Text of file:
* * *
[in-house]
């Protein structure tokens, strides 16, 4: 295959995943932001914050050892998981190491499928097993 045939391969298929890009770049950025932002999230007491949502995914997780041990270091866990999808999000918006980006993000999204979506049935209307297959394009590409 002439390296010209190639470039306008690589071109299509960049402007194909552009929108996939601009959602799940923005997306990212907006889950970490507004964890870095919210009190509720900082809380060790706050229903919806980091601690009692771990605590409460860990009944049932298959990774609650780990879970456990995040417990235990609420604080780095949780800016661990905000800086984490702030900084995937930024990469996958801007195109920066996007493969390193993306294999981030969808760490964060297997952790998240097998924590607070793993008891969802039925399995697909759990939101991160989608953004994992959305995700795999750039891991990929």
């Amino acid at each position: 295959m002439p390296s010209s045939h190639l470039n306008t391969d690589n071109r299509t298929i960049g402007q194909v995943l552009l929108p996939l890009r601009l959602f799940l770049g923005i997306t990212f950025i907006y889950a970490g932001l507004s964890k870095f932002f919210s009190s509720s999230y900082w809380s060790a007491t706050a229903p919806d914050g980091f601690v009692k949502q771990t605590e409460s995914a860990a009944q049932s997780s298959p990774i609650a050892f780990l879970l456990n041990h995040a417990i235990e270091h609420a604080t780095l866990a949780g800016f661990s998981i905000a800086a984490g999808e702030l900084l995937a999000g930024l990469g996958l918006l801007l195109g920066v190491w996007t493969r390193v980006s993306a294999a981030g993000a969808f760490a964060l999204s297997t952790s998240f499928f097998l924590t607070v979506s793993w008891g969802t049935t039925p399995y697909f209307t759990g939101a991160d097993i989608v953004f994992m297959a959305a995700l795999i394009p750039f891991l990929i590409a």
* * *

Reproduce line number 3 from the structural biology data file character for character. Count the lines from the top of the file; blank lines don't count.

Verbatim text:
């Amino acid at each position: 295959m002439p390296s010209s045939h190639l470039n306008t391969d690589n071109r299509t298929i960049g402007q194909v995943l552009l929108p996939l890009r601009l959602f799940l770049g923005i997306t990212f950025i907006y889950a970490g932001l507004s964890k870095f932002f919210s009190s509720s999230y900082w809380s060790a007491t706050a229903p919806d914050g980091f601690v009692k949502q771990t605590e409460s995914a860990a009944q049932s997780s298959p990774i609650a050892f780990l879970l456990n041990h995040a417990i235990e270091h609420a604080t780095l866990a949780g800016f661990s998981i905000a800086a984490g999808e702030l900084l995937a999000g930024l990469g996958l918006l801007l195109g920066v190491w996007t493969r390193v980006s993306a294999a981030g993000a969808f760490a964060l999204s297997t952790s998240f499928f097998l924590t607070v979506s793993w008891g969802t049935t039925p399995y697909f209307t759990g939101a991160d097993i989608v953004f994992m297959a959305a995700l795999i394009p750039f891991l990929i590409a």